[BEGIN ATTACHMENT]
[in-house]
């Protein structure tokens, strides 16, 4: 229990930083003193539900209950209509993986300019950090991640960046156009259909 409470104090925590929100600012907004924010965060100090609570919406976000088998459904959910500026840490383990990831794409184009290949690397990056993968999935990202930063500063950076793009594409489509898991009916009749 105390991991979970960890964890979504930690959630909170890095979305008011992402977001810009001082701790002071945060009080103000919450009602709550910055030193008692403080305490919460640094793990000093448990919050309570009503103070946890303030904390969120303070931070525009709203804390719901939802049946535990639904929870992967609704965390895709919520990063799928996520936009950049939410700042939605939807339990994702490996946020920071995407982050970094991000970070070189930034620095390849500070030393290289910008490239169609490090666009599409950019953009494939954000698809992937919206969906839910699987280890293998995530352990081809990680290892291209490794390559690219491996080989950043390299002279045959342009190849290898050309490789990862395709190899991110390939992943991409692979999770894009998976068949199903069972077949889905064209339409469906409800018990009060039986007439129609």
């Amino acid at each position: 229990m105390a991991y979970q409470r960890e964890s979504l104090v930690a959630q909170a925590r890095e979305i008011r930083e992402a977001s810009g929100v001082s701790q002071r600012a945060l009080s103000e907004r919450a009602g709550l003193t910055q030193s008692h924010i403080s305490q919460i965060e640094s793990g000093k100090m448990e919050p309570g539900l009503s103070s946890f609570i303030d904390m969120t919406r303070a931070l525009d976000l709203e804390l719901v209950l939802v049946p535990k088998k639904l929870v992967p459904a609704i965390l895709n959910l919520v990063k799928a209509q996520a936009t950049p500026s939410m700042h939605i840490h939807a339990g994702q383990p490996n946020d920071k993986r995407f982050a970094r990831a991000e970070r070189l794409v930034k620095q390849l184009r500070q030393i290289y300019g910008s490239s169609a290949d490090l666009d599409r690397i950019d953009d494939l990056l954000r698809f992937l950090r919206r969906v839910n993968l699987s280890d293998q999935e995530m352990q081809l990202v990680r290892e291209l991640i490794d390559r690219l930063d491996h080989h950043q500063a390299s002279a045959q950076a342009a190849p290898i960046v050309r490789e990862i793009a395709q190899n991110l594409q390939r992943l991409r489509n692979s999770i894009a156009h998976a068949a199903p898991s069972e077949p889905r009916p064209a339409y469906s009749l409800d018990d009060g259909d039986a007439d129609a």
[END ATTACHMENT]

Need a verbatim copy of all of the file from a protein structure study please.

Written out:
[in-house]
């Protein structure tokens, strides 16, 4: 229990930083003193539900209950209509993986300019950090991640960046156009259909 409470104090925590929100600012907004924010965060100090609570919406976000088998459904959910500026840490383990990831794409184009290949690397990056993968999935990202930063500063950076793009594409489509898991009916009749 105390991991979970960890964890979504930690959630909170890095979305008011992402977001810009001082701790002071945060009080103000919450009602709550910055030193008692403080305490919460640094793990000093448990919050309570009503103070946890303030904390969120303070931070525009709203804390719901939802049946535990639904929870992967609704965390895709919520990063799928996520936009950049939410700042939605939807339990994702490996946020920071995407982050970094991000970070070189930034620095390849500070030393290289910008490239169609490090666009599409950019953009494939954000698809992937919206969906839910699987280890293998995530352990081809990680290892291209490794390559690219491996080989950043390299002279045959342009190849290898050309490789990862395709190899991110390939992943991409692979999770894009998976068949199903069972077949889905064209339409469906409800018990009060039986007439129609």
């Amino acid at each position: 229990m105390a991991y979970q409470r960890e964890s979504l104090v930690a959630q909170a925590r890095e979305i008011r930083e992402a977001s810009g929100v001082s701790q002071r600012a945060l009080s103000e907004r919450a009602g709550l003193t910055q030193s008692h924010i403080s305490q919460i965060e640094s793990g000093k100090m448990e919050p309570g539900l009503s103070s946890f609570i303030d904390m969120t919406r303070a931070l525009d976000l709203e804390l719901v209950l939802v049946p535990k088998k639904l929870v992967p459904a609704i965390l895709n959910l919520v990063k799928a209509q996520a936009t950049p500026s939410m700042h939605i840490h939807a339990g994702q383990p490996n946020d920071k993986r995407f982050a970094r990831a991000e970070r070189l794409v930034k620095q390849l184009r500070q030393i290289y300019g910008s490239s169609a290949d490090l666009d599409r690397i950019d953009d494939l990056l954000r698809f992937l950090r919206r969906v839910n993968l699987s280890d293998q999935e995530m352990q081809l990202v990680r290892e291209l991640i490794d390559r690219l930063d491996h080989h950043q500063a390299s002279a045959q950076a342009a190849p290898i960046v050309r490789e990862i793009a395709q190899n991110l594409q390939r992943l991409r489509n692979s999770i894009a156009h998976a068949a199903p898991s069972e077949p889905r009916p064209a339409y469906s009749l409800d018990d009060g259909d039986a007439d129609a």